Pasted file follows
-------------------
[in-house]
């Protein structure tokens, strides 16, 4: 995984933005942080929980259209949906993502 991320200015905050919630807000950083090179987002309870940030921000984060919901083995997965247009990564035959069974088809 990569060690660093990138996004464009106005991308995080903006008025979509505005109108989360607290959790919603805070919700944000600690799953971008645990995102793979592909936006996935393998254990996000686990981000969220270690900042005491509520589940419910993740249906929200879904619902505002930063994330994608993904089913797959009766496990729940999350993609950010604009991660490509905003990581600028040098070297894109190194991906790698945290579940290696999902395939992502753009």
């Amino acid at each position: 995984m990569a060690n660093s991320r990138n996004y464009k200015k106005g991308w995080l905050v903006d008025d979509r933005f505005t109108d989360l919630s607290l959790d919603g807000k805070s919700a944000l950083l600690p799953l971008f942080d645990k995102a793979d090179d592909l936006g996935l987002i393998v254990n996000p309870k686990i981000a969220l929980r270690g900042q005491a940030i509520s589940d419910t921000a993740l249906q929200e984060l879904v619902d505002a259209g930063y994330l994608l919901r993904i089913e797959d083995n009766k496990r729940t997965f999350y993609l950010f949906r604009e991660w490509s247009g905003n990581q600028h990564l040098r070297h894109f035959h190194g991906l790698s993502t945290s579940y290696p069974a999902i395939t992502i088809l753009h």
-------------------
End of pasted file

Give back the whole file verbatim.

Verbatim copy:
[in-house]
């Protein structure tokens, strides 16, 4: 995984933005942080929980259209949906993502 991320200015905050919630807000950083090179987002309870940030921000984060919901083995997965247009990564035959069974088809 990569060690660093990138996004464009106005991308995080903006008025979509505005109108989360607290959790919603805070919700944000600690799953971008645990995102793979592909936006996935393998254990996000686990981000969220270690900042005491509520589940419910993740249906929200879904619902505002930063994330994608993904089913797959009766496990729940999350993609950010604009991660490509905003990581600028040098070297894109190194991906790698945290579940290696999902395939992502753009």
């Amino acid at each position: 995984m990569a060690n660093s991320r990138n996004y464009k200015k106005g991308w995080l905050v903006d008025d979509r933005f505005t109108d989360l919630s607290l959790d919603g807000k805070s919700a944000l950083l600690p799953l971008f942080d645990k995102a793979d090179d592909l936006g996935l987002i393998v254990n996000p309870k686990i981000a969220l929980r270690g900042q005491a940030i509520s589940d419910t921000a993740l249906q929200e984060l879904v619902d505002a259209g930063y994330l994608l919901r993904i089913e797959d083995n009766k496990r729940t997965f999350y993609l950010f949906r604009e991660w490509s247009g905003n990581q600028h990564l040098r070297h894109f035959h190194g991906l790698s993502t945290s579940y290696p069974a999902i395939t992502i088809l753009h």